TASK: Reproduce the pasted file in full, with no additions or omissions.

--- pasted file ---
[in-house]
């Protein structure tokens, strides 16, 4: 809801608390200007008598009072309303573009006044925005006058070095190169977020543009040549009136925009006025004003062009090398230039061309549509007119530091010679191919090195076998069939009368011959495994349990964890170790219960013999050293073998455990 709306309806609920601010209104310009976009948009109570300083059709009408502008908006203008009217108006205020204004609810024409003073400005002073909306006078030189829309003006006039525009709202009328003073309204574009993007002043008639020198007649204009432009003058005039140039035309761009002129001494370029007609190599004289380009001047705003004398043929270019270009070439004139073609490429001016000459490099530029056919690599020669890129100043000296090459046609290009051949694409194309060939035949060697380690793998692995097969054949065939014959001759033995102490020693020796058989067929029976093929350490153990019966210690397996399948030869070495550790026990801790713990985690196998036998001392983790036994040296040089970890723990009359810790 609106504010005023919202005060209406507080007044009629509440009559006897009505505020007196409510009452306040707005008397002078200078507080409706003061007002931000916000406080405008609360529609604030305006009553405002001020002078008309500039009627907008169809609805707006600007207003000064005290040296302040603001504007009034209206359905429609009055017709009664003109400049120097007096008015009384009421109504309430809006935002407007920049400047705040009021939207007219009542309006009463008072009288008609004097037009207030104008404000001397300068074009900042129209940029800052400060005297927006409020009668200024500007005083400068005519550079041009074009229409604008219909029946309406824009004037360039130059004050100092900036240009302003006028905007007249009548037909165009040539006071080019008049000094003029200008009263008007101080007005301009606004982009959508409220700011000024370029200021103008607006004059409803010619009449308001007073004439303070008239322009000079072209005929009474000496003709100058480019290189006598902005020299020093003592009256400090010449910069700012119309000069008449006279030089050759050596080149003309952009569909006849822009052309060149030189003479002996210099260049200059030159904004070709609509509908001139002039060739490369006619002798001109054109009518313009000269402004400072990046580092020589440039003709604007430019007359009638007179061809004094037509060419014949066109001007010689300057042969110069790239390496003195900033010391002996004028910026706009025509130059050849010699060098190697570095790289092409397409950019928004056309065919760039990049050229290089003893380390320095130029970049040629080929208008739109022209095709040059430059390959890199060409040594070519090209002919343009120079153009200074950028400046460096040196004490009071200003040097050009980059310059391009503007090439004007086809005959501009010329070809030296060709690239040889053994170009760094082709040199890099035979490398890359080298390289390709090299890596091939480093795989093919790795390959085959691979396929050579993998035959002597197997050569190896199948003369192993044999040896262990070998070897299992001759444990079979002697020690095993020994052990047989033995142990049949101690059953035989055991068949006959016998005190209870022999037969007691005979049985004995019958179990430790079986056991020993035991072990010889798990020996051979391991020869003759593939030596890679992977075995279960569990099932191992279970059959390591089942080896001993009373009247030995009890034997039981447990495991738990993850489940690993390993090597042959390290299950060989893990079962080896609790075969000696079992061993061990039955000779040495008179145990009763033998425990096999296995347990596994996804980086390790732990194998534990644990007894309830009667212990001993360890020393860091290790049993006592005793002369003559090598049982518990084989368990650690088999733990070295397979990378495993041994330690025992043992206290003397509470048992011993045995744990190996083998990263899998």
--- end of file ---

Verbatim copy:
[in-house]
């Protein structure tokens, strides 16, 4: 809801608390200007008598009072309303573009006044925005006058070095190169977020543009040549009136925009006025004003062009090398230039061309549509007119530091010679191919090195076998069939009368011959495994349990964890170790219960013999050293073998455990 709306309806609920601010209104310009976009948009109570300083059709009408502008908006203008009217108006205020204004609810024409003073400005002073909306006078030189829309003006006039525009709202009328003073309204574009993007002043008639020198007649204009432009003058005039140039035309761009002129001494370029007609190599004289380009001047705003004398043929270019270009070439004139073609490429001016000459490099530029056919690599020669890129100043000296090459046609290009051949694409194309060939035949060697380690793998692995097969054949065939014959001759033995102490020693020796058989067929029976093929350490153990019966210690397996399948030869070495550790026990801790713990985690196998036998001392983790036994040296040089970890723990009359810790 609106504010005023919202005060209406507080007044009629509440009559006897009505505020007196409510009452306040707005008397002078200078507080409706003061007002931000916000406080405008609360529609604030305006009553405002001020002078008309500039009627907008169809609805707006600007207003000064005290040296302040603001504007009034209206359905429609009055017709009664003109400049120097007096008015009384009421109504309430809006935002407007920049400047705040009021939207007219009542309006009463008072009288008609004097037009207030104008404000001397300068074009900042129209940029800052400060005297927006409020009668200024500007005083400068005519550079041009074009229409604008219909029946309406824009004037360039130059004050100092900036240009302003006028905007007249009548037909165009040539006071080019008049000094003029200008009263008007101080007005301009606004982009959508409220700011000024370029200021103008607006004059409803010619009449308001007073004439303070008239322009000079072209005929009474000496003709100058480019290189006598902005020299020093003592009256400090010449910069700012119309000069008449006279030089050759050596080149003309952009569909006849822009052309060149030189003479002996210099260049200059030159904004070709609509509908001139002039060739490369006619002798001109054109009518313009000269402004400072990046580092020589440039003709604007430019007359009638007179061809004094037509060419014949066109001007010689300057042969110069790239390496003195900033010391002996004028910026706009025509130059050849010699060098190697570095790289092409397409950019928004056309065919760039990049050229290089003893380390320095130029970049040629080929208008739109022209095709040059430059390959890199060409040594070519090209002919343009120079153009200074950028400046460096040196004490009071200003040097050009980059310059391009503007090439004007086809005959501009010329070809030296060709690239040889053994170009760094082709040199890099035979490398890359080298390289390709090299890596091939480093795989093919790795390959085959691979396929050579993998035959002597197997050569190896199948003369192993044999040896262990070998070897299992001759444990079979002697020690095993020994052990047989033995142990049949101690059953035989055991068949006959016998005190209870022999037969007691005979049985004995019958179990430790079986056991020993035991072990010889798990020996051979391991020869003759593939030596890679992977075995279960569990099932191992279970059959390591089942080896001993009373009247030995009890034997039981447990495991738990993850489940690993390993090597042959390290299950060989893990079962080896609790075969000696079992061993061990039955000779040495008179145990009763033998425990096999296995347990596994996804980086390790732990194998534990644990007894309830009667212990001993360890020393860091290790049993006592005793002369003559090598049982518990084989368990650690088999733990070295397979990378495993041994330690025992043992206290003397509470048992011993045995744990190996083998990263899998």